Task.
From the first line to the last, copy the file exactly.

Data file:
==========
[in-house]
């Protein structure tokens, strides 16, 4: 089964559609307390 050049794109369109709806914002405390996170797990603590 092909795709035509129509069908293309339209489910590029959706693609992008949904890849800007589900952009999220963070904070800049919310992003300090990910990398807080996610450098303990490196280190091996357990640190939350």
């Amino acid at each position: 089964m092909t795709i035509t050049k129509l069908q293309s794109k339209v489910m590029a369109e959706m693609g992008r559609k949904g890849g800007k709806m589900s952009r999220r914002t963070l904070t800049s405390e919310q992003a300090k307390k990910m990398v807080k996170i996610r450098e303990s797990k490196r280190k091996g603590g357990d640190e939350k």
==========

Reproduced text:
[in-house]
């Protein structure tokens, strides 16, 4: 089964559609307390 050049794109369109709806914002405390996170797990603590 092909795709035509129509069908293309339209489910590029959706693609992008949904890849800007589900952009999220963070904070800049919310992003300090990910990398807080996610450098303990490196280190091996357990640190939350």
């Amino acid at each position: 089964m092909t795709i035509t050049k129509l069908q293309s794109k339209v489910m590029a369109e959706m693609g992008r559609k949904g890849g800007k709806m589900s952009r999220r914002t963070l904070t800049s405390e919310q992003a300090k307390k990910m990398v807080k996170i996610r450098e303990s797990k490196r280190k091996g603590g357990d640190e939350k």